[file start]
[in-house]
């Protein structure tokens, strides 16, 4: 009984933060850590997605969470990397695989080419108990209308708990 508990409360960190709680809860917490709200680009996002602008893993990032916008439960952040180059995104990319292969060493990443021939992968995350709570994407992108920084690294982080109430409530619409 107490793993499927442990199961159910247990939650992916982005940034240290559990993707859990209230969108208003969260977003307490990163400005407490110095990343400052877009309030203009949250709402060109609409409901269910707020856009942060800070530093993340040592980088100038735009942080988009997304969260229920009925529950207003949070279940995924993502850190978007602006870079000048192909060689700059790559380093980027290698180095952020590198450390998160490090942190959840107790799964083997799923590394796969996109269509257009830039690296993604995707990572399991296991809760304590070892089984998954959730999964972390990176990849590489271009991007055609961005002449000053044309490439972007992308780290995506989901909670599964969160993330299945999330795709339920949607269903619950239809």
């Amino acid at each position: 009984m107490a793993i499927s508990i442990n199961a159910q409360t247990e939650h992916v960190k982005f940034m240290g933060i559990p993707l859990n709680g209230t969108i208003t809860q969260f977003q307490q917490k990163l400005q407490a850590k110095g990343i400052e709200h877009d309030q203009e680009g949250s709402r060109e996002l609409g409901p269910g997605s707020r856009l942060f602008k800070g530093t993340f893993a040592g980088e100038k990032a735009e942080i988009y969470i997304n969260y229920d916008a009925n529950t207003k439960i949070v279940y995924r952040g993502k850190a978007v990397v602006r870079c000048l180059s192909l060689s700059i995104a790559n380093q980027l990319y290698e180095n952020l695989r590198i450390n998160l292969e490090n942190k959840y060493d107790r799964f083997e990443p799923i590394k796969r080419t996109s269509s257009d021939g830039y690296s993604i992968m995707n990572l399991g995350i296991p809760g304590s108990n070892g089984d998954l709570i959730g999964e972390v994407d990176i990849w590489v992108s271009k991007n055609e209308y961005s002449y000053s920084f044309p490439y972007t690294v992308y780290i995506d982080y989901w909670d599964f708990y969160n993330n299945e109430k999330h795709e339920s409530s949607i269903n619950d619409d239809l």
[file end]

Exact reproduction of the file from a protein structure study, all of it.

[in-house]
């Protein structure tokens, strides 16, 4: 009984933060850590997605969470990397695989080419108990209308708990 508990409360960190709680809860917490709200680009996002602008893993990032916008439960952040180059995104990319292969060493990443021939992968995350709570994407992108920084690294982080109430409530619409 107490793993499927442990199961159910247990939650992916982005940034240290559990993707859990209230969108208003969260977003307490990163400005407490110095990343400052877009309030203009949250709402060109609409409901269910707020856009942060800070530093993340040592980088100038735009942080988009997304969260229920009925529950207003949070279940995924993502850190978007602006870079000048192909060689700059790559380093980027290698180095952020590198450390998160490090942190959840107790799964083997799923590394796969996109269509257009830039690296993604995707990572399991296991809760304590070892089984998954959730999964972390990176990849590489271009991007055609961005002449000053044309490439972007992308780290995506989901909670599964969160993330299945999330795709339920949607269903619950239809």
């Amino acid at each position: 009984m107490a793993i499927s508990i442990n199961a159910q409360t247990e939650h992916v960190k982005f940034m240290g933060i559990p993707l859990n709680g209230t969108i208003t809860q969260f977003q307490q917490k990163l400005q407490a850590k110095g990343i400052e709200h877009d309030q203009e680009g949250s709402r060109e996002l609409g409901p269910g997605s707020r856009l942060f602008k800070g530093t993340f893993a040592g980088e100038k990032a735009e942080i988009y969470i997304n969260y229920d916008a009925n529950t207003k439960i949070v279940y995924r952040g993502k850190a978007v990397v602006r870079c000048l180059s192909l060689s700059i995104a790559n380093q980027l990319y290698e180095n952020l695989r590198i450390n998160l292969e490090n942190k959840y060493d107790r799964f083997e990443p799923i590394k796969r080419t996109s269509s257009d021939g830039y690296s993604i992968m995707n990572l399991g995350i296991p809760g304590s108990n070892g089984d998954l709570i959730g999964e972390v994407d990176i990849w590489v992108s271009k991007n055609e209308y961005s002449y000053s920084f044309p490439y972007t690294v992308y780290i995506d982080y989901w909670d599964f708990y969160n993330n299945e109430k999330h795709e339920s409530s949607i269903n619950d619409d239809l």